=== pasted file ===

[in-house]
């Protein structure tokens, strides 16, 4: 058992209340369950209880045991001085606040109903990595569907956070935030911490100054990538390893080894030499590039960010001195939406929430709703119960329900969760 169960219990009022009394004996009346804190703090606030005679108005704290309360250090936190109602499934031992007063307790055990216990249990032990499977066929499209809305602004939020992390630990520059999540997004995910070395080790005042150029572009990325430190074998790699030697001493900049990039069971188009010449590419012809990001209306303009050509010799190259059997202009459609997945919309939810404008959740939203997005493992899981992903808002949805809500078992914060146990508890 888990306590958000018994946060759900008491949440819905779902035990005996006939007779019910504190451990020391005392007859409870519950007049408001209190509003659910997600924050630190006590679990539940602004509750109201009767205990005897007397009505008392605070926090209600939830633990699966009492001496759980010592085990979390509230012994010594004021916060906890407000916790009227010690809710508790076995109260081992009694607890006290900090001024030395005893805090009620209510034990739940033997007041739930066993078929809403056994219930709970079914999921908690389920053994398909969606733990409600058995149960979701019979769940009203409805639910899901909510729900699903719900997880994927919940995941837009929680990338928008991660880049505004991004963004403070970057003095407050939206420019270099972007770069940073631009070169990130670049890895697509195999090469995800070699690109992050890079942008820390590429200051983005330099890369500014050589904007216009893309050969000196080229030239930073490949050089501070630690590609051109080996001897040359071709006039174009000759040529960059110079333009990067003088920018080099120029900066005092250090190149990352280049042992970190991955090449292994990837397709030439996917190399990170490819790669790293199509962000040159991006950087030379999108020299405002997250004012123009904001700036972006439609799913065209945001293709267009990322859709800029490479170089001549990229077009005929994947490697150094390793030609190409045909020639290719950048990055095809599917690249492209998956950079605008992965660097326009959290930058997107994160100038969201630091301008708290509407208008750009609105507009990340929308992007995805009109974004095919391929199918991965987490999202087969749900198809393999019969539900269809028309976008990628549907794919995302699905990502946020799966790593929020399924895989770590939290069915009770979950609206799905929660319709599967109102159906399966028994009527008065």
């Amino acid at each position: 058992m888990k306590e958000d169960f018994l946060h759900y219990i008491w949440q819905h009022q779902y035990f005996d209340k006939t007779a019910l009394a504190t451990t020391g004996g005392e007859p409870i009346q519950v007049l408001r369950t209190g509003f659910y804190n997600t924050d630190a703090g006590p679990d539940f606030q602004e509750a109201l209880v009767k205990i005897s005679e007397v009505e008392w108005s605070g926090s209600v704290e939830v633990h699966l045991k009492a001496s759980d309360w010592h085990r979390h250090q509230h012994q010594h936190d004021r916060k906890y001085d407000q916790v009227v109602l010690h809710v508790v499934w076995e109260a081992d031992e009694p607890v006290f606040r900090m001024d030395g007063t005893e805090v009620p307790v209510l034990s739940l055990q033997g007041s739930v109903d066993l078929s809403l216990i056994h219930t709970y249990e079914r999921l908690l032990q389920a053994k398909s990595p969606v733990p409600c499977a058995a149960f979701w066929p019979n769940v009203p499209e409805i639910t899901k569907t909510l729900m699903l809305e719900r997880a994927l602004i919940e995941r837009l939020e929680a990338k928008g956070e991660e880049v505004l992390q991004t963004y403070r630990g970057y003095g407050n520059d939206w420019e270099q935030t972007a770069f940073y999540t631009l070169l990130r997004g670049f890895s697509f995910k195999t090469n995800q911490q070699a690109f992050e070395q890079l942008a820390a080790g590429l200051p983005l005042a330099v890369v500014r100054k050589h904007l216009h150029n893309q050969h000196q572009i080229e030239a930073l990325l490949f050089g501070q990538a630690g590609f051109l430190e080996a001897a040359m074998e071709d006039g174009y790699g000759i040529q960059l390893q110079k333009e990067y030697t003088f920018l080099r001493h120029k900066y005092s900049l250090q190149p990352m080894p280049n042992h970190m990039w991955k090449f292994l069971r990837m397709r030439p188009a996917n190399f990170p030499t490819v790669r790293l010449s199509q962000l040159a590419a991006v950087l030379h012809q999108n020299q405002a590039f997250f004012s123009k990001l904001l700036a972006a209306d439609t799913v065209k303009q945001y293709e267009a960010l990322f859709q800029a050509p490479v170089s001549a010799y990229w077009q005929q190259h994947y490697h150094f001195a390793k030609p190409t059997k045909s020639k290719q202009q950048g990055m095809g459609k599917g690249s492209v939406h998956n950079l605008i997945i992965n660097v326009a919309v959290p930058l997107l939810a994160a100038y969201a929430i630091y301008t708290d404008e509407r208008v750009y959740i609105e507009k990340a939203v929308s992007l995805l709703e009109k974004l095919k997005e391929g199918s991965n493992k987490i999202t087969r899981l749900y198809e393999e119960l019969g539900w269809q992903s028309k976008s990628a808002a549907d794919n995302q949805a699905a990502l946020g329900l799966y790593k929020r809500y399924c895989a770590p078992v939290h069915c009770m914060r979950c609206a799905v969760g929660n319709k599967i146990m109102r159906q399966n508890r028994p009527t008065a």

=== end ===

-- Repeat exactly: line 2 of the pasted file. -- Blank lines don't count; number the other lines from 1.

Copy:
């Protein structure tokens, strides 16, 4: 058992209340369950209880045991001085606040109903990595569907956070935030911490100054990538390893080894030499590039960010001195939406929430709703119960329900969760 169960219990009022009394004996009346804190703090606030005679108005704290309360250090936190109602499934031992007063307790055990216990249990032990499977066929499209809305602004939020992390630990520059999540997004995910070395080790005042150029572009990325430190074998790699030697001493900049990039069971188009010449590419012809990001209306303009050509010799190259059997202009459609997945919309939810404008959740939203997005493992899981992903808002949805809500078992914060146990508890 888990306590958000018994946060759900008491949440819905779902035990005996006939007779019910504190451990020391005392007859409870519950007049408001209190509003659910997600924050630190006590679990539940602004509750109201009767205990005897007397009505008392605070926090209600939830633990699966009492001496759980010592085990979390509230012994010594004021916060906890407000916790009227010690809710508790076995109260081992009694607890006290900090001024030395005893805090009620209510034990739940033997007041739930066993078929809403056994219930709970079914999921908690389920053994398909969606733990409600058995149960979701019979769940009203409805639910899901909510729900699903719900997880994927919940995941837009929680990338928008991660880049505004991004963004403070970057003095407050939206420019270099972007770069940073631009070169990130670049890895697509195999090469995800070699690109992050890079942008820390590429200051983005330099890369500014050589904007216009893309050969000196080229030239930073490949050089501070630690590609051109080996001897040359071709006039174009000759040529960059110079333009990067003088920018080099120029900066005092250090190149990352280049042992970190991955090449292994990837397709030439996917190399990170490819790669790293199509962000040159991006950087030379999108020299405002997250004012123009904001700036972006439609799913065209945001293709267009990322859709800029490479170089001549990229077009005929994947490697150094390793030609190409045909020639290719950048990055095809599917690249492209998956950079605008992965660097326009959290930058997107994160100038969201630091301008708290509407208008750009609105507009990340929308992007995805009109974004095919391929199918991965987490999202087969749900198809393999019969539900269809028309976008990628549907794919995302699905990502946020799966790593929020399924895989770590939290069915009770979950609206799905929660319709599967109102159906399966028994009527008065």